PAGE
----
Inevitably people will look at this movie and see it as David Cronenberg's political statement about America. Is that fair?
Certainly when I talked to Viggo, trying to seduce him into doing the movie, he wanted to know who he was working with. I flew to L.A. and talked to him, and we talked a lot about politics. We talked about America and the current administration.
I know where he stands on that stuff.
Yeah, well, we stand pretty much in the same place, even though I'm a Canadian. Not that we were making an overtly political film, but I think the political undertones are very obvious for those of a certain sensibility. They're invisible for others who are just looking for a good action movie. You could say, here we have the iconography of a western movie, in which an individual with a gun takes the law into his own hands. When violence is visited upon him, any retribution becomes justified.
OK, so is this the Bush administration's foreign policy, based on a western? Well, it's hard to avoid the obvious. When Bush talks about Osama bin Laden "wanted dead or alive," he's referring to an old TV series and countless other westerns. You take this language, this rhetoric, from old Hollywood westerns, and they're applied in a situation which you would think, you would hope, would require sophisticated diplomacy and cultural sensitivity, among other things. We're alluding to that, and not necessarily in a positive way. But it's a bit of a stretch, to go that far. As you can see, I have to work fairly hard to get that argument in shape. But in examining the reality of America and its ambivalence towards violence -- and you get that in the audience reaction to the film -- it's certainly discussing those things. Whether it's coming up with an answer or an agenda -- I don't know that that's really the purpose of art.
The idea that violence has a sort of viral or epidemiological existence, and that once it's in a population it tends to spread -- that's a David Cronenberg theme if I've ever heard one.
This comes out in specific ways. You have the story of the son who avenges himself against a bully. I tend not to do high school scenes; the sooner I forget high school the better! When we first meet him, the boy seems to be a pretty good politician. He can talk his way out of a violent confrontation. He uses his wits, he uses his humor, and he uses his lack of macho bravado to pull the rug out from under the bully. Therefore he avoids violence -- ever having it inflicted on him or committing it himself. Then he sees the celebrity his father attains after his acts of violence, and he's intrigued by that.
So you have to say: Are we talking about a genetic propensity to violence, or is it a cultural one? He feels that he wouldn't mind having some of that celebrity on his own level. Therefore, the next opportunity he has, he ends up committing violence. He's unrepentant afterwards and does connect it to his father. Genetically, I have to say yes, it's obvious that people have a propensity for violence. It comes from our animal past, our need to survive. But we also have that other thing, that imagination, that ability to abstract and say, "Well, we can imagine a world in which we don't do these things that we find abhorrent -- by negotiation, by diplomacy, by compassion, by empathy."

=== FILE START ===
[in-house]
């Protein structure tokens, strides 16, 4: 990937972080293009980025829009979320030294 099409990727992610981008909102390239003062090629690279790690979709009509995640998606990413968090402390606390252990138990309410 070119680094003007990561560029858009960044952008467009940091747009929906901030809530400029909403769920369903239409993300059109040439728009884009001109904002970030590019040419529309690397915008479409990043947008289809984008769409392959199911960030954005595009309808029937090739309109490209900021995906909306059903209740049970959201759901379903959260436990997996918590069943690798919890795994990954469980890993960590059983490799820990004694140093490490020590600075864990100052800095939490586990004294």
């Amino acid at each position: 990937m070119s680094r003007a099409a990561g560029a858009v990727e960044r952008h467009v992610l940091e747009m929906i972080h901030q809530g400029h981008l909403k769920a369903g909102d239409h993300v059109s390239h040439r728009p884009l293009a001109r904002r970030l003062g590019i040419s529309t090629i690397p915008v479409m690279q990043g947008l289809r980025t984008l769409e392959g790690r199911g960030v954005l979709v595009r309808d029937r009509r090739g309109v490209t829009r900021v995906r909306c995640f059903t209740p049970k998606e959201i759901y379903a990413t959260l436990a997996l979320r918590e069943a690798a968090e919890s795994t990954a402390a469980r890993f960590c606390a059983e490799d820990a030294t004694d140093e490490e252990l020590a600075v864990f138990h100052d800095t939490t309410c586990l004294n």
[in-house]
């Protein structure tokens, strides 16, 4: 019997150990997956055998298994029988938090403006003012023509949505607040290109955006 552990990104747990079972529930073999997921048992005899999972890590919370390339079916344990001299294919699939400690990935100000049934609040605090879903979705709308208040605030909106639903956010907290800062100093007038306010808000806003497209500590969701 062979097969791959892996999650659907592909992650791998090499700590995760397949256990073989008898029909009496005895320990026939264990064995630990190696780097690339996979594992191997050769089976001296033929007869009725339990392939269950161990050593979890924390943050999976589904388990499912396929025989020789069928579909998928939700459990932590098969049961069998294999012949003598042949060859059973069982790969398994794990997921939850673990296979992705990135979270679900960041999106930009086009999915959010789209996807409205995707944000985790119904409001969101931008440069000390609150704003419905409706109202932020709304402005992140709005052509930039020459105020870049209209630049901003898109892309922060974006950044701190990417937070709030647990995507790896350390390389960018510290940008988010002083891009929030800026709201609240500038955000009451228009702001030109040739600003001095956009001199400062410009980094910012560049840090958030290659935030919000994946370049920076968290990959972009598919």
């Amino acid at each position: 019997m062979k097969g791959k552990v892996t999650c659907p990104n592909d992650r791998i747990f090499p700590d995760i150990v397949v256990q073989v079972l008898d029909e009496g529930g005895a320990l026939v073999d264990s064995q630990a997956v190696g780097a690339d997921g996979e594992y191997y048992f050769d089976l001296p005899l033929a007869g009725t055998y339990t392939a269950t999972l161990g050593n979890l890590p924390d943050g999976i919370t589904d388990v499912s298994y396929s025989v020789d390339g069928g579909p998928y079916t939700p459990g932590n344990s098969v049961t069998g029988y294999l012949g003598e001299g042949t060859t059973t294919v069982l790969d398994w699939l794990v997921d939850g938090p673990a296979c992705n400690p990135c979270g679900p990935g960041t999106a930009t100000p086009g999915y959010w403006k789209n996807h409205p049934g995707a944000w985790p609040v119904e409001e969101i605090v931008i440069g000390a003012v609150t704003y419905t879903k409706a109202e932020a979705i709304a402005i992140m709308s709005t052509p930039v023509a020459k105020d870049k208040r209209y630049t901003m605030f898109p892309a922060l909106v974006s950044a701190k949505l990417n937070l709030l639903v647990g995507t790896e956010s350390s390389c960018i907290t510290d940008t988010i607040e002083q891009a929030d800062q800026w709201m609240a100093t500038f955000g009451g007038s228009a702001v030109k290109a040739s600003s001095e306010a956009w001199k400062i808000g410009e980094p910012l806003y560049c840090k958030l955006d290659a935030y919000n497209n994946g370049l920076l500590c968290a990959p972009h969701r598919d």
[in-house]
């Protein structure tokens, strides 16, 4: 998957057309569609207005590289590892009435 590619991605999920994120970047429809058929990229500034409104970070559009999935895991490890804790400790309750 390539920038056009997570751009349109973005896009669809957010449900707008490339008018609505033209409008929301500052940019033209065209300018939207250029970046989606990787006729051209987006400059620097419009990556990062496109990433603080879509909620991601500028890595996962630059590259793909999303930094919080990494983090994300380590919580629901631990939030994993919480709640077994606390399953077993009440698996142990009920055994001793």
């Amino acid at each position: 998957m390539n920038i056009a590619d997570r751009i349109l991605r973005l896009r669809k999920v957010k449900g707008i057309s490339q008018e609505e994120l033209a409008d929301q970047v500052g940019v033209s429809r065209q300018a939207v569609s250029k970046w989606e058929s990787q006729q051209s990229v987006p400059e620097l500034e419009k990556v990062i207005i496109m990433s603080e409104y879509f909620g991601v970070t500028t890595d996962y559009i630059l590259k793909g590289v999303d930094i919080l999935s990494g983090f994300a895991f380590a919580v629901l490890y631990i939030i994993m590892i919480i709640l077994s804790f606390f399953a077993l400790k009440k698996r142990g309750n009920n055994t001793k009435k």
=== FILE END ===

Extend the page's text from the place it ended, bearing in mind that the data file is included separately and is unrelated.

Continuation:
Then the only violence in the world would be the kind we have recently seen, natural disasters and other things we can't control. But we never seem to be able to attain that, and the devil part of it is, it's because we don't really want to. Is it because somewhere we feel that violence is a good thing, that we need it, that it's necessary, even given the evolved species that we are?
You've said that Viggo Mortensen was essentially a collaborator in making this film. How did that work?
He did some set decorating, and I've never met an actor who did that before. He went to the Midwest to hang out and hear the accent, see the body language of people and feel the rhythm of speech. But he also bought things: the little thing in front of the cash register that's for tips. It says "Fishin' money" and it's in the shape of a fish. He put that stuff around the house and around the diner, feeling that these were things this character would have around him and that they could be touchstones for him. Wherever he looked, there was Tom reflected back at him through these artifacts. He could find the tone of his character that way.
I really bought the body language of his performance. It'd be easy to play the rural Midwestern guy as shtick. A lot of actors probably would, especially since Tom is already a guy playing a part. But just standing in front of his pickup truck, cleaning the spark plugs, he feels real. There aren't any quotation marks.
Not at all. When we talked about it, we said, "No irony." This movie is not postmodernist. There's no irony involved, because that would have sucked it of all its power. I don't tend to do that anyway, but I thought that any quotations about the genre or about the Midwest would be a big mistake. Play it as real as you can, because the structure itself gives you enough unreality.
I can't help thinking about Lars von Trier, who is making films about America without ever even coming here. That's quite different, isn't it? The effect you're talking about is a lot subtler.
I would say so. I've only seen a little of "Dogville," and I haven't seen "Manderlay." But you don't have to see much of "Dogville" to get the picture, literally and figuratively. He's never been to America and I have. I've been to America a lot. I have relatives in Baltimore -- my father was born there. It's not a theoretical approach; it's visceral and physical. That's not to say his stuff is invalid, but it's miles and miles away from what I'm trying to do in this movie.